Cheap Eats

The Best Mex this Side of the ’Burbs

La Bonita opens a second outpost, bringing burly, budget-friendly burritos and more to North Portland.

By Anna Sachse March 2, 2011

The massive “3 Taco Bonita Platter,” featuring carne asada, al pastor, and carnitas ($9.95).

When it comes to Mexican food, a term like “best” can lead to brawls. People get reallllllll passionate about their al pastor, tortillas, and salsa, or the delicate balance of ingredients that builds the perfect taco, burrito, torta, or tamale.

Here in Portland, the joints that get it right tend to push out to places like deep Southeast (Taquería Antojitos Yucateco), Beaverton (Chavita’s), or Hillsboro (Taquería Hermanos Ochoa’s). But closer in, my favorite so far remains La Bonita, a colorful, bustling taquería which just opened a second branch last Friday at 2701 N Killingsworth, next to the North Station Food Cart pod. (The original LB is located at 2839 NE Alberta St.)

This isn’t to say conclusively that there’s no other townie taquería that’s more for real. Rather, LB is real enough Mexican food that, like that worn-in T-shirt, doesn’t hurt you and keeps you coming back for more. It did the trick when I had just moved back up to Portland and was desperately missing the Hollywood taquerías (El Gran Burrito, Cactus Mexican Food) I would go to at 2:30am after I was done peddling over-priced martinis and Tapanese (Asian-style tapas…) to drunk idiots at my night club job. There was no vegan sour cream, flesh-free chorizo, or $8 guacamole here. No, at these no-frills establishments, surrounded by other service industry folk, drug addled hipsters, and transvestite prostitutes, I’d get burritos that were simple (beans and cheese or meat, onions, cilantro, true salsa, and maybe rice, avocado slices, or crema), flavorful, enormous, and CHEAP.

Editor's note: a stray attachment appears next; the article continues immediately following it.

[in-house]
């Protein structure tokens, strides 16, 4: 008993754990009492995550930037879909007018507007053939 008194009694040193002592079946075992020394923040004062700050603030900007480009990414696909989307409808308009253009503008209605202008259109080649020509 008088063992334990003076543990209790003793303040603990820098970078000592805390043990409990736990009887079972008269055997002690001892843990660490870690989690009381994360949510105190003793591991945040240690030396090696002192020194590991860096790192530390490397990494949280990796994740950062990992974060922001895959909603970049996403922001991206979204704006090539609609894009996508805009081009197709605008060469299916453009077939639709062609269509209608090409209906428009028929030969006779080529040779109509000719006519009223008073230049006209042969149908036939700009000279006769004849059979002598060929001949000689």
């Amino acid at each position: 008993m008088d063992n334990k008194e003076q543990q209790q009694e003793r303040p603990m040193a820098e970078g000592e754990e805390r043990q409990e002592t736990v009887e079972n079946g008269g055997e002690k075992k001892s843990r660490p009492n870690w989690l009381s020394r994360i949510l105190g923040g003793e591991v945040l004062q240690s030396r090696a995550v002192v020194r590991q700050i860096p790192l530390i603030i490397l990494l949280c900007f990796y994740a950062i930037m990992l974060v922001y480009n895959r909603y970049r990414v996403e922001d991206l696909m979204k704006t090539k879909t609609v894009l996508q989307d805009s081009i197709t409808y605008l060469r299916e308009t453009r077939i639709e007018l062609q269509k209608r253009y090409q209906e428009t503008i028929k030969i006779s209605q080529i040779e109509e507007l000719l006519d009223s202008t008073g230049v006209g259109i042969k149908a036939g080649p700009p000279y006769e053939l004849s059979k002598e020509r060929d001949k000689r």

Similarly, at La Bonita, a basic gut-busting burrito will only set you back between $3 (bean & cheese) and $5.95 (carne asada, machaca, al pastor, lengua, shrimp, or fish)—and you won’t regret it the next morning. There are other variations (get it fajita-style or stick an oozing chile relleno in it) and you can add a heaping portion of fresh, garlicky guac for only $1.25.

But their exceedingly affordable menu extends beyond the burrito, including breakfast (e.g. huevos con chorizo for $7.95), tamales (pollo, chile verde carnitas, or fajita veggies, $2.50 each), chimichangas ($6.95-$8.90), menudo and pozole ($5.95 small; $7.95 large), real Mexican Coca-Cola, a tart, luscious jamaica, and more. A best bet is definitely the tacos ($2-$2.95 each) Made with soft, toasty homemade tortillas, chopped onions, and cilantro, you get heaping portions of toppings like tender carne asada, smokey al pastor, and expertly-caramelized carnitas.

In addition to burritos, vegetarians will like the over-stuffed cheese enchiladas smothered in an earthy red sauce—a gargantuan platter with three, plus well-seasoned beans, rice, pico de gallo, pickled carrots, and guac, is $10.95. The chile relleno is rich and tasty, but is served in a sauce that makes it soggy and the vegan tamale is a bit bland.

I also wish they’d get better chips and a broiler so they could make ooey-gooey nachos rather than mounds of cheese wilting over warm beans, but this isn’t common fare in many taquerías anyway, so, in the interest of not appearing too Baja Fresh-y, I won’t complain too loudly.

The new LB branch is open every day, 10am-9pm, but they plan to add a small bar at the end of March, once all the licensing is dealt with, and will likely change closing time to 11pm or later.

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